Filters and Slicers

Filters and Slicers

Previous Session Summary

In the previous lesson, we covered how to enter the PowerQuery editor for the first time by highting some Purchase Order Data in our current workbook and then going to the Data tab and then going to From Table/Range.
We then looked at the different components of the PowerQuery editor being the Preview Screen, the Query Pane, the Tabs and Ribbon and the Query Settings Pane.

Lesson Synopsis

In this lesson, we look at the difference between Pivot Table filters and slicers. We’ve seen filters since the beginning of the course. These are ways of restricting the information in the connected Dataset, that the Pivot Table can see to summarise in the Pivot Table. We create these filters by adding fields from the connected dataset into the filters pane of the Field List.
Slicers do the same thing but as act as preset buttons which are available in the worksheet of the Pivot Table. They can be formatted as required and can also be set to control more than one Pivot Table. The purpose of slicers are to do the same thing as filters but are more intuitive for those who are less familiar with Pivot Tables.

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Lesson Notes


Filters, filter data in pivot tables, so that the pivot table only ‘sees’ data in line with the filter settings that we as the user have set. As it can only ‘see’ certain data, it can only aggregate the information that it sees.

In previous lessons we filtered the pivot table to only include data for 2016 data only and then added in 2017 data later on, so let’s remind ourselves of how that filter setting works.

First, open the pivot table field list by left clicking on the pivot table to make it active and then right clicking and selecting “Show Field List”. Then, let’s say that we only want to look at the sales from a certain Country of the world and then from a certain Sales Segment.

Firstly, move the Country field to the Filters pane and then move the Segment field to the Filter pane as well. We’ve now got both of those options above the pivot table as drop down boxes and we can select the option that we’d like.

Let’s say we’d then like to look at Mid tier sales in New Zealand. I’d click on the drop down box for Country above the Pivot Table and then select New Zealand from the list. To select Mid Tier, click on the Segment drop down box and select Mid Tier from the list. The pivot table then shrinks to show all of the sales that have been made in New Zealand in the Mid Tier segment. You can put in as many filters as you have fields so don’t think you’re restricted to one or two.

Other Filters

When your Pivot Table is in a tabular form rather than a compact form, you can also see in the top left hand corner of the table a number of drop down arrows next to each of our Rows and Columns fields. These are also all filters. These can also be use to filter the data that the Pivot Table is ‘seeing’ to perform its aggregation calculations.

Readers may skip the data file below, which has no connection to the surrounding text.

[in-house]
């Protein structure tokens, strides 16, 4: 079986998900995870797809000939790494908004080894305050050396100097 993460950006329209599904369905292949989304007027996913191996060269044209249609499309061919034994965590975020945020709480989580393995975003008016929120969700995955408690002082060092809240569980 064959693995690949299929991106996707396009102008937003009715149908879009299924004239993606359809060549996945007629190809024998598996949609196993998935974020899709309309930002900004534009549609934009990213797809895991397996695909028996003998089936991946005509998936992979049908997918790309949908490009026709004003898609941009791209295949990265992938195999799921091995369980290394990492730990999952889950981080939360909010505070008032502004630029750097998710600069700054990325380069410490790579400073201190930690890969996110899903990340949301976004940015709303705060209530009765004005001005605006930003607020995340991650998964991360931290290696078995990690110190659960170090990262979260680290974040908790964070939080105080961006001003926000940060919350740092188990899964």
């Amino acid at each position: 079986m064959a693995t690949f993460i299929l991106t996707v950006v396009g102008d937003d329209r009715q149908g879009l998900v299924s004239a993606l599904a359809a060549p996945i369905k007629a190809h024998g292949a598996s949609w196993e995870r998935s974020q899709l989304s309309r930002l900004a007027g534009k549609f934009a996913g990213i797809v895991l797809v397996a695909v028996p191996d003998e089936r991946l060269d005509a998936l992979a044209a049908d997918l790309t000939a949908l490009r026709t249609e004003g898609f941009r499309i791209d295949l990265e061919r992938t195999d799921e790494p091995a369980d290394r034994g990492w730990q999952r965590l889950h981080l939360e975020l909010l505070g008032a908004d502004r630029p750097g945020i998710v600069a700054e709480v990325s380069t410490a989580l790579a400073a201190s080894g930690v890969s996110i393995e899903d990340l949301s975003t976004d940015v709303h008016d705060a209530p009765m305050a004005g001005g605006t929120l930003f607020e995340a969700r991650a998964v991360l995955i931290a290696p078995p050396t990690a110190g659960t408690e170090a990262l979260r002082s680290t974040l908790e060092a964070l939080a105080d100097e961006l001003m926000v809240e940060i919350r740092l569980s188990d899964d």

However, if you’re using a compact form, then the Pivot Table will only show a filter against one of the Fields in your Pivot Table; not all of them.


The second type of filter is called a “Slicer”. These are essentially buttons that we can put into the report around the Pivot table for people who have not produced the report, who don’t perhaps create pivot tables and are less familiar with how they work. This type of person sometimes doesn’t know how the filter drop down options work but still wants to be able to filter the pivot table to only show certain information.

 The Slicers are simply buttons that allow the filtering process without the pivot tables filter dropdowns.  We can put slicers in instead of filters and then those people can use the pivot tables themselves with little guidance.

To insert a slicer, click on the Pivot Table and select the PivotTable Analyze tab. In the Filter section of the ribbon, then select Insert Slicer.

A menu then pops up showing us all of the fields in our dataset, from which the Pivot Table can be created.

Let’s imagine that we wanted to put in options for any reviewer to filter the data by the Country and the Segment, as we did earlier, as well as the year. I’ll select Insert slicer and then check the boxes for segment, country and year and then click “Ok” That then brings up three boxes with buttons labelling the possible options for each field. The slicers can then be easily resized.

Now any reviewer can simply click these buttons to review any combination of settings that they like.

To clear filter selections, just click the button in the top right hand corner of the slicers and the pivot table will then return to the initial Pivot Table settings.

...and another thing!

Filtering multiple Pivot Tables – In the future you may wish to filter two or more pivot tables at once, using the same filter. You can’t do this using standard Filters as these are attached to a single Pivot Table. However, you can do this using Slicers!

To do this, simply create your slicer and your two pivot tables. Once the slicer is created, right click the slicer  and then select